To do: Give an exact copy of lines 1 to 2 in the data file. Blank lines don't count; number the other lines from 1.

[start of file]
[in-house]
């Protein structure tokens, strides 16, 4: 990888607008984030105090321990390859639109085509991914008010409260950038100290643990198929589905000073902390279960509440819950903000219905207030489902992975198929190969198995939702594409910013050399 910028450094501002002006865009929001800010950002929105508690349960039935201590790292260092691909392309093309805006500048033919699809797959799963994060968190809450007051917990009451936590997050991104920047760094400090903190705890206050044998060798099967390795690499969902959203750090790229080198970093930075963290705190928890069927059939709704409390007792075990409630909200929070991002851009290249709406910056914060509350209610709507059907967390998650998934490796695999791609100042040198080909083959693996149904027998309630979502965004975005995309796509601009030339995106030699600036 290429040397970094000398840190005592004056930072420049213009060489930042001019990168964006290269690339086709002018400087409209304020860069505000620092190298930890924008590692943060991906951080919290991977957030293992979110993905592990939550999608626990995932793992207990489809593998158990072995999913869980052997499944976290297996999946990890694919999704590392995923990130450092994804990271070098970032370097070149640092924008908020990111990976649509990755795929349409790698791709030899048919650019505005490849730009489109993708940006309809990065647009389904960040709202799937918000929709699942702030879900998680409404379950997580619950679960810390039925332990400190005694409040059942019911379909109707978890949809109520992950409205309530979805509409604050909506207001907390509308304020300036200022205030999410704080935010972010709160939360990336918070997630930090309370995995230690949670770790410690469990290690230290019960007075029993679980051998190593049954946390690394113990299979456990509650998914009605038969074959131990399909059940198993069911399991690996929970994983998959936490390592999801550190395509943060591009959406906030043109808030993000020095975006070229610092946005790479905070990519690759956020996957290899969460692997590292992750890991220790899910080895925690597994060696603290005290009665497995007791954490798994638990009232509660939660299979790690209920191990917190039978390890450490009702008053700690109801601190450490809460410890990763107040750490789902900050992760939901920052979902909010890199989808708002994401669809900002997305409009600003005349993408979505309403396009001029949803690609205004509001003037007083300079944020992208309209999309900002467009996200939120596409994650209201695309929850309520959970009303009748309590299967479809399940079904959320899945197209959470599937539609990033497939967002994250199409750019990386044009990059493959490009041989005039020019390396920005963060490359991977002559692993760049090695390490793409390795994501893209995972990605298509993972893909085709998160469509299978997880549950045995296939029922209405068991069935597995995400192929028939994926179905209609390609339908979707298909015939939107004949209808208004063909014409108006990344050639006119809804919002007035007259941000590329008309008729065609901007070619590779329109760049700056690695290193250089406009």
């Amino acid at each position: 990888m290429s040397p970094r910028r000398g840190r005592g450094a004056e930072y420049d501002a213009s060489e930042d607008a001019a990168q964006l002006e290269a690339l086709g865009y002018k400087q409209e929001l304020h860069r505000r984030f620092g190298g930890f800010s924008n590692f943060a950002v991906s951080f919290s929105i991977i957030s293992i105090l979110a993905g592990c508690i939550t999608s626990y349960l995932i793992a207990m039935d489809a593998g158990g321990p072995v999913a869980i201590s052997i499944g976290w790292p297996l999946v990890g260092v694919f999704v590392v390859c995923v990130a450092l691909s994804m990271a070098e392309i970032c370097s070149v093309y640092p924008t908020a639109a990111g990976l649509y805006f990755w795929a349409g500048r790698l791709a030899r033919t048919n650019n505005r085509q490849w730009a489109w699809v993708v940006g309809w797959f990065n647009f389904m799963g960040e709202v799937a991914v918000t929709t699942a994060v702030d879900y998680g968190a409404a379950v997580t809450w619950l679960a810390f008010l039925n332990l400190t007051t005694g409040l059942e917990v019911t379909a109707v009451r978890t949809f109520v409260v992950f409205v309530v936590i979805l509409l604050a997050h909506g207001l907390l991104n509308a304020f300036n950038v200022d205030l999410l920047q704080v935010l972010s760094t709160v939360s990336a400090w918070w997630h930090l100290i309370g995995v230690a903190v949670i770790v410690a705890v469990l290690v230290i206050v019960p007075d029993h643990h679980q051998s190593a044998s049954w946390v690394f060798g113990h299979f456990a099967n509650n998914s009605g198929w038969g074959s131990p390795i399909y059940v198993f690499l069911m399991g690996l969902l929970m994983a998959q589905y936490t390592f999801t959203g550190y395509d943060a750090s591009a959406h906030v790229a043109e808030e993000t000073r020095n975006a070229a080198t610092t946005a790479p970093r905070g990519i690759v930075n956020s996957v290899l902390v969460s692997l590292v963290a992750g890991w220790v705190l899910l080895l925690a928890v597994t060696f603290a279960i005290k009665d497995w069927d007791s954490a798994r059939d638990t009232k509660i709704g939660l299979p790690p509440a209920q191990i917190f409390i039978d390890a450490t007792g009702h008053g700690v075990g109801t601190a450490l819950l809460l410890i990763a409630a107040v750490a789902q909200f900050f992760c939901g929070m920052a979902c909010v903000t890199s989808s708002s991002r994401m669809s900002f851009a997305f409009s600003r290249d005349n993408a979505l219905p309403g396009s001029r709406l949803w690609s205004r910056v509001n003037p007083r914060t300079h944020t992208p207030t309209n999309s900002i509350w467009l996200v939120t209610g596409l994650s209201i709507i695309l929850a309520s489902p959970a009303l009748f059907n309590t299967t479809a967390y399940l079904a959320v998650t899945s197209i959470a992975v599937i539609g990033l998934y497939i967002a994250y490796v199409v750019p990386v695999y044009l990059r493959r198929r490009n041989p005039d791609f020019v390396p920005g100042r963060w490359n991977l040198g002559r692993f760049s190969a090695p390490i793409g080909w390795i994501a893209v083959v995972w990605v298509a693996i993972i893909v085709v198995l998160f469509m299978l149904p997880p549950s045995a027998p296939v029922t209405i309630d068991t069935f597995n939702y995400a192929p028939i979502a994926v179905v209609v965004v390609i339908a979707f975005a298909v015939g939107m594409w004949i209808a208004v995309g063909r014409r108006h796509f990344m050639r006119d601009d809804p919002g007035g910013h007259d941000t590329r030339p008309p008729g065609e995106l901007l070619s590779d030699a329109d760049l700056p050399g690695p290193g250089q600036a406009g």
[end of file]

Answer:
[in-house]
């Protein structure tokens, strides 16, 4: 990888607008984030105090321990390859639109085509991914008010409260950038100290643990198929589905000073902390279960509440819950903000219905207030489902992975198929190969198995939702594409910013050399 910028450094501002002006865009929001800010950002929105508690349960039935201590790292260092691909392309093309805006500048033919699809797959799963994060968190809450007051917990009451936590997050991104920047760094400090903190705890206050044998060798099967390795690499969902959203750090790229080198970093930075963290705190928890069927059939709704409390007792075990409630909200929070991002851009290249709406910056914060509350209610709507059907967390998650998934490796695999791609100042040198080909083959693996149904027998309630979502965004975005995309796509601009030339995106030699600036 290429040397970094000398840190005592004056930072420049213009060489930042001019990168964006290269690339086709002018400087409209304020860069505000620092190298930890924008590692943060991906951080919290991977957030293992979110993905592990939550999608626990995932793992207990489809593998158990072995999913869980052997499944976290297996999946990890694919999704590392995923990130450092994804990271070098970032370097070149640092924008908020990111990976649509990755795929349409790698791709030899048919650019505005490849730009489109993708940006309809990065647009389904960040709202799937918000929709699942702030879900998680409404379950997580619950679960810390039925332990400190005694409040059942019911379909109707978890949809109520992950409205309530979805509409604050909506207001907390509308304020300036200022205030999410704080935010972010709160939360990336918070997630930090309370995995230690949670770790410690469990290690230290019960007075029993679980051998190593049954946390690394113990299979456990509650998914009605038969074959131990399909059940198993069911399991690996929970994983998959936490390592999801550190395509943060591009959406906030043109808030993000020095975006070229610092946005790479905070990519690759956020996957290899969460692997590292992750890991220790899910080895925690597994060696603290005290009665497995007791954490798994638990009232509660939660299979790690209920191990917190039978390890450490009702008053700690109801601190450490809460410890990763107040750490789902900050992760939901920052979902909010890199989808708002994401669809900002997305409009600003005349993408979505309403396009001029949803690609205004509001003037007083300079944020992208309209999309900002467009996200939120596409994650209201695309929850309520959970009303009748309590299967479809399940079904959320899945197209959470599937539609990033497939967002994250199409750019990386044009990059493959490009041989005039020019390396920005963060490359991977002559692993760049090695390490793409390795994501893209995972990605298509993972893909085709998160469509299978997880549950045995296939029922209405068991069935597995995400192929028939994926179905209609390609339908979707298909015939939107004949209808208004063909014409108006990344050639006119809804919002007035007259941000590329008309008729065609901007070619590779329109760049700056690695290193250089406009």